Glaser: Turning to another big part of GDP is construction. There seem to be some signs of life in non-residential and commercial construction, but residential still seems to be completely in the basement. Any signs of that changing anytime soon?
Johnson: Well, I think that the commercial will begin a slow ramp back up, and as you pointed out, it was a small help to the economy. I think the residential is such a tiny, tiny part of GDP anymore. I mean, the housing is important in how it's priced, but the new construction of homes is really a tiny part of GDP. So even though the number was off something like 25%, it had very little impact on the GDP calculation, because it is so small.
Now the one thing I will point out as a sense of optimism going ahead: Remember this quarter was when all the expiration of the tax credits really began to kick in. And so that was a huge negative for this sector this time around, and also through some very weird calculations--brokers commissions are a big factor in that number, and we had a lot in the June quarter, when we had the rush before the credits expired. And now in the September quarter, when the housing sales went down significantly, which usually doesn't affect GDP, but it does affect broker commissions. So that was kind of an odd nuance that really hurt, and I think it will still be flat in residential in the fourth quarter. So that will be a help.
Glaser: So looking at this number, it's certainly below the long-term trend. At this growth rate, are we going to be able to get back to closer to full employment or are we still in trouble in terms of jobs?
Johnson: Right now, we're at 2% in terms of GDP growth. As you point out, the normal trend is 2.5% to 3%, and we probably need even a little bit more than that to really make a significant dent in employment. And unfortunately I don't see that. I mean, I see the fourth quarter being better than the third quarter, and the third quarter was better than the second quarter. So I think, we have got a good trend going, and I think we'll continue with that, but that's not enough to really make a huge dent in the employment situation. Until construction comes back, I don't think we really see a lot of hope for that getting a lot better in a hurry.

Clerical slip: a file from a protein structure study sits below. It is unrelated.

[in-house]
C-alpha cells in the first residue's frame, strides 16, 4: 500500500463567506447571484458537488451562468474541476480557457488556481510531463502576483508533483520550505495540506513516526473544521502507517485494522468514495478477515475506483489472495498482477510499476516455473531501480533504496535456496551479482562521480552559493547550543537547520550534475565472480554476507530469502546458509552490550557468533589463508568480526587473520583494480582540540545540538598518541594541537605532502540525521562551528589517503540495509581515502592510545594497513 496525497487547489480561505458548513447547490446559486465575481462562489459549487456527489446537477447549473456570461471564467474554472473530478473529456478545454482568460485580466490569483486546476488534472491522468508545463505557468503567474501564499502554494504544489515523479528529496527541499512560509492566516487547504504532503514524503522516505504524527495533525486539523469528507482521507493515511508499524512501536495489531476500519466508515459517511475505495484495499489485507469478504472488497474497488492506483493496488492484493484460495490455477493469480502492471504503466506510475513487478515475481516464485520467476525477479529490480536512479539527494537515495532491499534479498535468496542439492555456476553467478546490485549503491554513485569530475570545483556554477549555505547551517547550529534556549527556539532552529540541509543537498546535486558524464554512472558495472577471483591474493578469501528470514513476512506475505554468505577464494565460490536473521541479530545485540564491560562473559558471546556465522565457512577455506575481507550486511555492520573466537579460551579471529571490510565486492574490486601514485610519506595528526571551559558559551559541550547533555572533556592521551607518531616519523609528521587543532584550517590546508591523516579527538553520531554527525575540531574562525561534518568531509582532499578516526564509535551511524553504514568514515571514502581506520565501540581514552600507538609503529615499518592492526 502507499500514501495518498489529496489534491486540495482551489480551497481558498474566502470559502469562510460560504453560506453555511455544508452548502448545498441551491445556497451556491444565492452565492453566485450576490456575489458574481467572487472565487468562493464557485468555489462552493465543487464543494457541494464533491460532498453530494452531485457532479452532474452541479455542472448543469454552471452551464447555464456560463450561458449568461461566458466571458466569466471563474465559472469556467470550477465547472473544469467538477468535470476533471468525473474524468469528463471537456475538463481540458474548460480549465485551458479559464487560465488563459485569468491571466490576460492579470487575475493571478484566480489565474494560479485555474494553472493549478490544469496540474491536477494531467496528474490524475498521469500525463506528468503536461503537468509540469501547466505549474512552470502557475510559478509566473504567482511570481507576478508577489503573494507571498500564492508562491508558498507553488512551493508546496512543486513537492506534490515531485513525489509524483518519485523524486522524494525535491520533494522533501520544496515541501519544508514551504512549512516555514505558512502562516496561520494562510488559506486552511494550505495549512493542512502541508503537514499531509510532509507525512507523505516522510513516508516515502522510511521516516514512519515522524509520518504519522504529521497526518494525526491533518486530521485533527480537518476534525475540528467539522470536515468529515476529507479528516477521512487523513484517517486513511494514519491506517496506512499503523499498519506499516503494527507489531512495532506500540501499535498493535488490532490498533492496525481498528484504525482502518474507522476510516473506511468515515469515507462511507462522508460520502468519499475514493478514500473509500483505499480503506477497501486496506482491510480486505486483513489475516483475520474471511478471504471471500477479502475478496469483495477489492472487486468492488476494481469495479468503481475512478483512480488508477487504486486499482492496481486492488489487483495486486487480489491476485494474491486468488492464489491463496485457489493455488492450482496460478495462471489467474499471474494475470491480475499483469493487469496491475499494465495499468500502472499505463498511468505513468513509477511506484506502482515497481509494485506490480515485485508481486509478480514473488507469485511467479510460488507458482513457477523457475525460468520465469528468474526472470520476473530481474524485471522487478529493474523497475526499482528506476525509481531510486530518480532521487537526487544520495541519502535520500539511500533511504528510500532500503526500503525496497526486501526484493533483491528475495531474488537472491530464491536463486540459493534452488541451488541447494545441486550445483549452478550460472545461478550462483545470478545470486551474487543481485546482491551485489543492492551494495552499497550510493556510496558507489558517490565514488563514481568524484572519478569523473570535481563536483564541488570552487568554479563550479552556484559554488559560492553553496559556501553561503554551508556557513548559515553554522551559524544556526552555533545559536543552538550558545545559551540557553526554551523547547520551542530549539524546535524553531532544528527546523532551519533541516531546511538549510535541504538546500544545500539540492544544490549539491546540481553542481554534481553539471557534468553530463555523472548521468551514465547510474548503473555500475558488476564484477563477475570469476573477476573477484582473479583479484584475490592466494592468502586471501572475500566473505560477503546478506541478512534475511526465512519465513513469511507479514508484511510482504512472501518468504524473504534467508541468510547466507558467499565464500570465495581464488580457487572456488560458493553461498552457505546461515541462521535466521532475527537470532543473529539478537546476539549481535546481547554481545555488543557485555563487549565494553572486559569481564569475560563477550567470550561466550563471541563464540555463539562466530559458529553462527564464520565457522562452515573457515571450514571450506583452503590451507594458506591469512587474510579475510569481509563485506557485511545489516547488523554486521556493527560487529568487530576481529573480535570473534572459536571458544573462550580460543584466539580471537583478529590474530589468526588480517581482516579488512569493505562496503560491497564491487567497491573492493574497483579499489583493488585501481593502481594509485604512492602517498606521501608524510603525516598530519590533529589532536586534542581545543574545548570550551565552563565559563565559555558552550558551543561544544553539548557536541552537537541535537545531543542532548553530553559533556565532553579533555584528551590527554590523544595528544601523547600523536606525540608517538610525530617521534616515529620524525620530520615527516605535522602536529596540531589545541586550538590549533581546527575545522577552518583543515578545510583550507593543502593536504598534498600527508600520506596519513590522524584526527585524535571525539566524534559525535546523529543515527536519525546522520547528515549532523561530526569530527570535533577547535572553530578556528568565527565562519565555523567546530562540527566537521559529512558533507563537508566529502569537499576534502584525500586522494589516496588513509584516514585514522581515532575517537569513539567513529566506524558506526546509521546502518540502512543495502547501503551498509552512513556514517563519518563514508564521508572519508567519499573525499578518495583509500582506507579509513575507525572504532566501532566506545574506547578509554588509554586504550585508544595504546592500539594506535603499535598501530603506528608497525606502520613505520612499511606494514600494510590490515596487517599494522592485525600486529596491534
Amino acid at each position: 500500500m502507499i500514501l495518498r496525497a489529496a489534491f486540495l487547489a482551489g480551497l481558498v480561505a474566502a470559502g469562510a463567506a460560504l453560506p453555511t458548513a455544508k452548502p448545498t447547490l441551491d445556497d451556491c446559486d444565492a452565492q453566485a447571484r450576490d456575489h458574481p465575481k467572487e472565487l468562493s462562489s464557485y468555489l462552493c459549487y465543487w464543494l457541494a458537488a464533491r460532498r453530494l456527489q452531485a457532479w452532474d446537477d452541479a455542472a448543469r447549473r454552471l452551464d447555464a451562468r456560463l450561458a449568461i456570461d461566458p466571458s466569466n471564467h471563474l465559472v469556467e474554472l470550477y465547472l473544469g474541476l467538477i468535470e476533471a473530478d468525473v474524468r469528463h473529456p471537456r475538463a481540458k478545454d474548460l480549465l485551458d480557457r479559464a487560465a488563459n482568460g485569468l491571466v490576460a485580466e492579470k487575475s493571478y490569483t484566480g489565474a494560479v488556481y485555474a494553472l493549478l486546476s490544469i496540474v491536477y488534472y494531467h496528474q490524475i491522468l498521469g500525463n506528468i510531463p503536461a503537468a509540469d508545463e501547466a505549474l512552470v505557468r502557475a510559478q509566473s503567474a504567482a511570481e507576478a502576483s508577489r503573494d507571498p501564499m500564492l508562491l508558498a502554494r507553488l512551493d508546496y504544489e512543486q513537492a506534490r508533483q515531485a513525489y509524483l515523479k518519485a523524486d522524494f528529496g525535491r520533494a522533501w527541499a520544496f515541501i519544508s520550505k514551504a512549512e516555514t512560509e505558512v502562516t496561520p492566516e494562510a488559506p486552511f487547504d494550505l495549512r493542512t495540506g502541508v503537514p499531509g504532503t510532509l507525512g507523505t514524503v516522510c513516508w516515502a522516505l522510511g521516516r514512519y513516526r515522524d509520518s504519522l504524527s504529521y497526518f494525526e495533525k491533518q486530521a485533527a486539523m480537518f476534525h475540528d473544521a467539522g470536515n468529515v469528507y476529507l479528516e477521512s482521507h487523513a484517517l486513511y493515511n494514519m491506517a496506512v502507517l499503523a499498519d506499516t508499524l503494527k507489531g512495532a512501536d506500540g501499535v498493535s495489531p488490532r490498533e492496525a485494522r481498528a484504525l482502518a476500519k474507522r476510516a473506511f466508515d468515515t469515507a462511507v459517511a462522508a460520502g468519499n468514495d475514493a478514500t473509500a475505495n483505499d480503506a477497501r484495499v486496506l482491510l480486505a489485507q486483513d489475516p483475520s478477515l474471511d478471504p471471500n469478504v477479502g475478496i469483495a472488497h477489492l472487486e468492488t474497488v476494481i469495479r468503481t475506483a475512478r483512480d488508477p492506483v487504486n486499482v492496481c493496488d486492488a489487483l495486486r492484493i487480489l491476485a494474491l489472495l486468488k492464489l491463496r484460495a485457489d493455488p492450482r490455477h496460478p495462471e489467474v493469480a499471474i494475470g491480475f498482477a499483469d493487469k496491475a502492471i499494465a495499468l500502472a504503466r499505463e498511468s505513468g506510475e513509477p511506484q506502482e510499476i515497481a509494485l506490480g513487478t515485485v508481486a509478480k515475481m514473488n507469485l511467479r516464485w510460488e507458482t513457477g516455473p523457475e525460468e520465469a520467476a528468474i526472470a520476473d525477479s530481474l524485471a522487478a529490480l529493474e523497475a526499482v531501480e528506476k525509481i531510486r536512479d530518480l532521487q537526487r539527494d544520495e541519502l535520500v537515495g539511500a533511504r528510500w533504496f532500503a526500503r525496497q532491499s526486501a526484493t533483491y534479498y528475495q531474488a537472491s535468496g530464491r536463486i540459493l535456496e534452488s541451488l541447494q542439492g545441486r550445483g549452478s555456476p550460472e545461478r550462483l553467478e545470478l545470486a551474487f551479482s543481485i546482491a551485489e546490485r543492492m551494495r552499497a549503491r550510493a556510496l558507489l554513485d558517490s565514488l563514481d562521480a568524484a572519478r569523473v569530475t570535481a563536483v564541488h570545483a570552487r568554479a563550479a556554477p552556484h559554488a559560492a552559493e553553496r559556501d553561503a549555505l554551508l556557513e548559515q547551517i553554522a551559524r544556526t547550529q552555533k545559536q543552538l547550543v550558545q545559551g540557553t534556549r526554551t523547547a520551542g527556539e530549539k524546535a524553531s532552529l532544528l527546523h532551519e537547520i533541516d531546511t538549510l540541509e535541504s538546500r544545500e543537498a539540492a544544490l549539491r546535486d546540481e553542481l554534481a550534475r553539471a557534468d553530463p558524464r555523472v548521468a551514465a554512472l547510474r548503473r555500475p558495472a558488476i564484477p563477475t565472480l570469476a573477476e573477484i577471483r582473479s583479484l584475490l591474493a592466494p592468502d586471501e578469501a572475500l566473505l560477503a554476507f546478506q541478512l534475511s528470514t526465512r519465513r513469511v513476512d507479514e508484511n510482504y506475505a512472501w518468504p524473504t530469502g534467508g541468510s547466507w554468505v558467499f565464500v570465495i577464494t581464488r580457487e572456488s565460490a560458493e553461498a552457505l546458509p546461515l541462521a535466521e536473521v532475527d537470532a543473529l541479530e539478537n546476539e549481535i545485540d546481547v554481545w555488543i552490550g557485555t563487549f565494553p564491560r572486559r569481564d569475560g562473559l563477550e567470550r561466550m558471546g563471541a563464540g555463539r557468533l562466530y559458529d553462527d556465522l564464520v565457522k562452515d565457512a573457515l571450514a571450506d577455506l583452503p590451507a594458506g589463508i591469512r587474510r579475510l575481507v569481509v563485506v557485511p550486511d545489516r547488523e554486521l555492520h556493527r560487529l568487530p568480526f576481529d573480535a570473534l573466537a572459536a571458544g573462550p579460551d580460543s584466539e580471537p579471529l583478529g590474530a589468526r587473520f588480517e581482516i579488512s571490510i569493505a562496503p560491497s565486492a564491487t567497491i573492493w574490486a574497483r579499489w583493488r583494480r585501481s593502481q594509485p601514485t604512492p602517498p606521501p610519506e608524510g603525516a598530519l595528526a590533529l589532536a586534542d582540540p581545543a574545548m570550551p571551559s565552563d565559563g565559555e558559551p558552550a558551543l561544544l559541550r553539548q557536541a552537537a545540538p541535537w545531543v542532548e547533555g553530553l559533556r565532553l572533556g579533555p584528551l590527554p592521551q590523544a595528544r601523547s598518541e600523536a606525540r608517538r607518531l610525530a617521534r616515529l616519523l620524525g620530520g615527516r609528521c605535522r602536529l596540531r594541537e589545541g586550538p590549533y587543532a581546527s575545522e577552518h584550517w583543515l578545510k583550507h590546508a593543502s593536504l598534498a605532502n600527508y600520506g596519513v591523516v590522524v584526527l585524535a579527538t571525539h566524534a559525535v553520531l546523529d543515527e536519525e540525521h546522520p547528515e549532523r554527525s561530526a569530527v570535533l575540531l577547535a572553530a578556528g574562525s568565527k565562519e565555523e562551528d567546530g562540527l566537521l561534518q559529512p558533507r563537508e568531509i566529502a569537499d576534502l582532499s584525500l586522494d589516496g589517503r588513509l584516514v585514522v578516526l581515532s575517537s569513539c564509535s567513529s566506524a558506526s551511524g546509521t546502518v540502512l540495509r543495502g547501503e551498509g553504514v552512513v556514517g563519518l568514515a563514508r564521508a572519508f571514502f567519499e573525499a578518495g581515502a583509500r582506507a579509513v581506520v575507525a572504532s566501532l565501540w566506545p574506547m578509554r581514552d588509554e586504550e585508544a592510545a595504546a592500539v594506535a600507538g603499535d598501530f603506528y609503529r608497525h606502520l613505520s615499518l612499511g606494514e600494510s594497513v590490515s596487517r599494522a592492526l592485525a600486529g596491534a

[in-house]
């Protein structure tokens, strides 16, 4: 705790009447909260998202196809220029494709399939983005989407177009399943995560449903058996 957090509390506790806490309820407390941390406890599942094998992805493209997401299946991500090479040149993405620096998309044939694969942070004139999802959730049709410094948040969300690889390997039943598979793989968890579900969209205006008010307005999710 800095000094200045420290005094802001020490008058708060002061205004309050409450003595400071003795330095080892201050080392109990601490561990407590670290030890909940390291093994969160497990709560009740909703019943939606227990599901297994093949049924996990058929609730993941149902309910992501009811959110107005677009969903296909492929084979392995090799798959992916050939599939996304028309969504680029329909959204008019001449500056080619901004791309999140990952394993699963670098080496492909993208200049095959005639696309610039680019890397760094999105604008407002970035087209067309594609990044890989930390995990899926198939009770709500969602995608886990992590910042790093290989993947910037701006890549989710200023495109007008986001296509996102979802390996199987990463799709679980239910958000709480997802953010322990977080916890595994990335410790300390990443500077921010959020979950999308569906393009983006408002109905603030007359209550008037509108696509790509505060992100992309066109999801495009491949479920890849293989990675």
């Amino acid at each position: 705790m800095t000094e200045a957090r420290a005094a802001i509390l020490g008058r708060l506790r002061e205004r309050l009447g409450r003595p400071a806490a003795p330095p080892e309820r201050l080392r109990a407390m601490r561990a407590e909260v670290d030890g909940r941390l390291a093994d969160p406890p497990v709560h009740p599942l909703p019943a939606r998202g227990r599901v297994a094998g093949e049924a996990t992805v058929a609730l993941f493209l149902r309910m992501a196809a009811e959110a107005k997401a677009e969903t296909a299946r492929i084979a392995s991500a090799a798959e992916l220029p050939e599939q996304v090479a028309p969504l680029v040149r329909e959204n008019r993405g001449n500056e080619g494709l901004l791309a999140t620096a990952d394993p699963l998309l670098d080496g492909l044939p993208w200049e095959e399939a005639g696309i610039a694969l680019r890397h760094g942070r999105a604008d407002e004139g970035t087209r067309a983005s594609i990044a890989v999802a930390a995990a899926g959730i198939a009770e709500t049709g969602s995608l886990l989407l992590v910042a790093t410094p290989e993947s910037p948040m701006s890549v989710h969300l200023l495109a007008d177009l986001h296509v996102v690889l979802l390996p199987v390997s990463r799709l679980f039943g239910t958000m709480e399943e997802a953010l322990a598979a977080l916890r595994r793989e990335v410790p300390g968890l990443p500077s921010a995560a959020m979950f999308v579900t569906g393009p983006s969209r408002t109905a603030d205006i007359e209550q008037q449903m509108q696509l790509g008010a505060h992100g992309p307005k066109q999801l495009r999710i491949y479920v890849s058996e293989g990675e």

Glaser: And then looking forward, what are your expectations for the fourth quarter, and into 2011, are there any catalysts on the horizon that you think might drive those numbers?
Johnson: I think, 2.5% growth is a real possibility in the fourth quarter. As you pointed out the residential, which has been kind of negative or flat for long time may actually be a small positive in the fourth. I am still waiting for the net export number to be more of a help than a hindrance, and I think with the dollar being down so substantially especially against the euro in the last couple of months since the end of August, I think that will begin to drive that net export number into a better situation. So that's helpful.
And then I think retailers appear optimistic about fourth quarter sales, holiday sales, and I think that's a good thing, and maybe we'll see another bump up yet in consumption. So if you put those all together, I think, we'll see a little bit better fourth quarter. Private investment spending may be a little dicier, but overall I think we'll have a better number in the fourth than the third. Then we'll look forward to 2.5% to 3% growth in 2011.
Glaser: Bob, as always thanks for your insights.
Johnson: Great to be here.
Glaser: For Morningstar.com, I am Jeremy Glaser.